Two months later, October 3, 2016, according to a statement made to police by Jane Doe, a 16-year-old Junior Theatre student, von Metzke sexually assaulted her after picking her up in the middle of the night and driving to a library parking lot. She later told police she snuck out of her house because she felt she had to watch her teacher, because she heard he had threatened to hurt himself. She stated she was sobbing during the assault and wished she had been strong enough to stop it. On November 3, 2016, Doe texted a teacher, Michelle Gray, telling her she had had sex with a teacher. Gray replied, “Sex is not an accident. I can’t know this information. What you did with that teacher is a crime. If it comes out that I knew and didn’t report it, I will be in trouble. Just stop texting me.”

Valenti said Saba and the board, including the two deputy city attorneys and Krista Cabrera, did nothing about the questions raised by Cozic or the earlier reports about von Metzke. Junior Theatre spokesperson Carla Cordero responded, “The incident with Eric von Metzke was not ignored, nor covered up. A police report was promptly filed by Executive Director, James Saba.” But Saba reported the assault of Jane Doe to the San Diego Police Department on January 9, 2017, more than two months after Jane Doe texted Gray. Cordero did not comment on why that information took so long to get from Gray to Saba to police. She did not address what Junior Theatre staff and board members did or didn’t do in response to the warnings issued before the assault. She added that Valenti was disgruntled by the staff changes that were made and was making “exaggerated and false” allegations.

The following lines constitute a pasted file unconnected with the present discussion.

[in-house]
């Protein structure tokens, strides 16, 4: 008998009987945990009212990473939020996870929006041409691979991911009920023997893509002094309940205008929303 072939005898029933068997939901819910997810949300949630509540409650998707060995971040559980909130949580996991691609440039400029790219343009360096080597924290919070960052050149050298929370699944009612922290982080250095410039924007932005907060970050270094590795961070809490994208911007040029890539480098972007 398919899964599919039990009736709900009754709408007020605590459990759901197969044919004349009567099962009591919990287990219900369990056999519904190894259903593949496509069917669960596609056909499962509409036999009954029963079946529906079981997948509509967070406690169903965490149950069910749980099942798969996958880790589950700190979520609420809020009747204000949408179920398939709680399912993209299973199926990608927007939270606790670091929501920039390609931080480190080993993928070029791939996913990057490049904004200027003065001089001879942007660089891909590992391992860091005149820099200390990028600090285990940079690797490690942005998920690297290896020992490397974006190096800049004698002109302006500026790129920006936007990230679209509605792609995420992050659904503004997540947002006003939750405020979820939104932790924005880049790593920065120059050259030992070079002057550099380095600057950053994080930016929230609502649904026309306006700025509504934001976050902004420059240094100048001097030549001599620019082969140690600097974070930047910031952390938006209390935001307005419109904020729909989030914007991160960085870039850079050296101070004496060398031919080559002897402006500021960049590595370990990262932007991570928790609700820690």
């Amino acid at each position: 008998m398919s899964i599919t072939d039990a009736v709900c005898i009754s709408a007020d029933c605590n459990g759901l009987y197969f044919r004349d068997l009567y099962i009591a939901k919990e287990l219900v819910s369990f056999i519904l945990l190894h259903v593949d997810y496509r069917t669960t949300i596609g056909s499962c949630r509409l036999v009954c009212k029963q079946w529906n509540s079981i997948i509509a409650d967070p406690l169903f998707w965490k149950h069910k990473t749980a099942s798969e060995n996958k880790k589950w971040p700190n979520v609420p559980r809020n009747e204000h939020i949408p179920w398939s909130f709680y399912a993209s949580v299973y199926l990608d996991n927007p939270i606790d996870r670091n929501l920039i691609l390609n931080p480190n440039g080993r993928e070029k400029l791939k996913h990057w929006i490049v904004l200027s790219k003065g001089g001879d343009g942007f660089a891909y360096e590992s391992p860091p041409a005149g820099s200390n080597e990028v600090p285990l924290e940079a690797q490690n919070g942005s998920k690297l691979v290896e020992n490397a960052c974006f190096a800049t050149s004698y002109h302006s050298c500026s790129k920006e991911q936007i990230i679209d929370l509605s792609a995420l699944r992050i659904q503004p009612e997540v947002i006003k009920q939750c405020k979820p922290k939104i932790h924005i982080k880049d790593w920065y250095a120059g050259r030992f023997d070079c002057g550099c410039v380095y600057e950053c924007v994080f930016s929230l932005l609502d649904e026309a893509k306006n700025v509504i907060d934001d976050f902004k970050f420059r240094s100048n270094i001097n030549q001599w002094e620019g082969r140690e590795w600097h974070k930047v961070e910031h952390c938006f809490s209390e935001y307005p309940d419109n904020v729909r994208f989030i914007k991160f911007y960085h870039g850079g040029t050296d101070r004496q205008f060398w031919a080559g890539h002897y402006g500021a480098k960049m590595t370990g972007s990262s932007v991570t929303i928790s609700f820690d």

Von Metzke was arrested March 14, 2017, pleaded guilty to unlawful sexual intercourse with a minor and oral copulation with a minor on April 21, 2017, and received his sentence on June 20, 2017. His defense attorney Domenic Lombardo argued against a prison sentence. In his probation interview, the now-37-year-old von Metzke denied he was a predator and stated, “My conduct was a result of pure loneliness and depression.” He told police he was “getting older, while most of his friends were getting married and having kids.”

Lombardo argued his client had three dozen character reference letters supporting his bid for a light sentence. His supporters included business and entertainment executives and alumni from the Junior Theatre. Some suggested it would be a waste of his talents to send him to prison. Multiple supporters stated they had known the convict for years as the babysitter of their children and one said she still trusted him to be alone with children. His crime was described as “a total departure,” “highly uncharacteristic,” and “a single event.”